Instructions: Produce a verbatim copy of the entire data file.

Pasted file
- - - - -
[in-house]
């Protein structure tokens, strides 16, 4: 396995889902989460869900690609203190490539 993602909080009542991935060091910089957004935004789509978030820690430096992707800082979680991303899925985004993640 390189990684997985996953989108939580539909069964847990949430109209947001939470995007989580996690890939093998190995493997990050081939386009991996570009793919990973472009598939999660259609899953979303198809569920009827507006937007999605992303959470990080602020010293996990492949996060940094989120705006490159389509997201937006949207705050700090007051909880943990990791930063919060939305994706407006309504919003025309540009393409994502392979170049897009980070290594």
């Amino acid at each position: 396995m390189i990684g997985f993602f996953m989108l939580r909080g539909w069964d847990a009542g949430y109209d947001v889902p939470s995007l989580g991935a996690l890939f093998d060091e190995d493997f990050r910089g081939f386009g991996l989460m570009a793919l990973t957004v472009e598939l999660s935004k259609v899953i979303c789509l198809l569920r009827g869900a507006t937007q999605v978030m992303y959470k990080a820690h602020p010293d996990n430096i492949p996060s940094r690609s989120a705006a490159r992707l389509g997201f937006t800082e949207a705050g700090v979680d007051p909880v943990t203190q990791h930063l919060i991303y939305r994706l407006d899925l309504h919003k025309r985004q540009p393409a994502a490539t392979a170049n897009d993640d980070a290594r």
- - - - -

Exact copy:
[in-house]
């Protein structure tokens, strides 16, 4: 396995889902989460869900690609203190490539 993602909080009542991935060091910089957004935004789509978030820690430096992707800082979680991303899925985004993640 390189990684997985996953989108939580539909069964847990949430109209947001939470995007989580996690890939093998190995493997990050081939386009991996570009793919990973472009598939999660259609899953979303198809569920009827507006937007999605992303959470990080602020010293996990492949996060940094989120705006490159389509997201937006949207705050700090007051909880943990990791930063919060939305994706407006309504919003025309540009393409994502392979170049897009980070290594």
């Amino acid at each position: 396995m390189i990684g997985f993602f996953m989108l939580r909080g539909w069964d847990a009542g949430y109209d947001v889902p939470s995007l989580g991935a996690l890939f093998d060091e190995d493997f990050r910089g081939f386009g991996l989460m570009a793919l990973t957004v472009e598939l999660s935004k259609v899953i979303c789509l198809l569920r009827g869900a507006t937007q999605v978030m992303y959470k990080a820690h602020p010293d996990n430096i492949p996060s940094r690609s989120a705006a490159r992707l389509g997201f937006t800082e949207a705050g700090v979680d007051p909880v943990t203190q990791h930063l919060i991303y939305r994706l407006d899925l309504h919003k025309r985004q540009p393409a994502a490539t392979a170049n897009d993640d980070a290594r």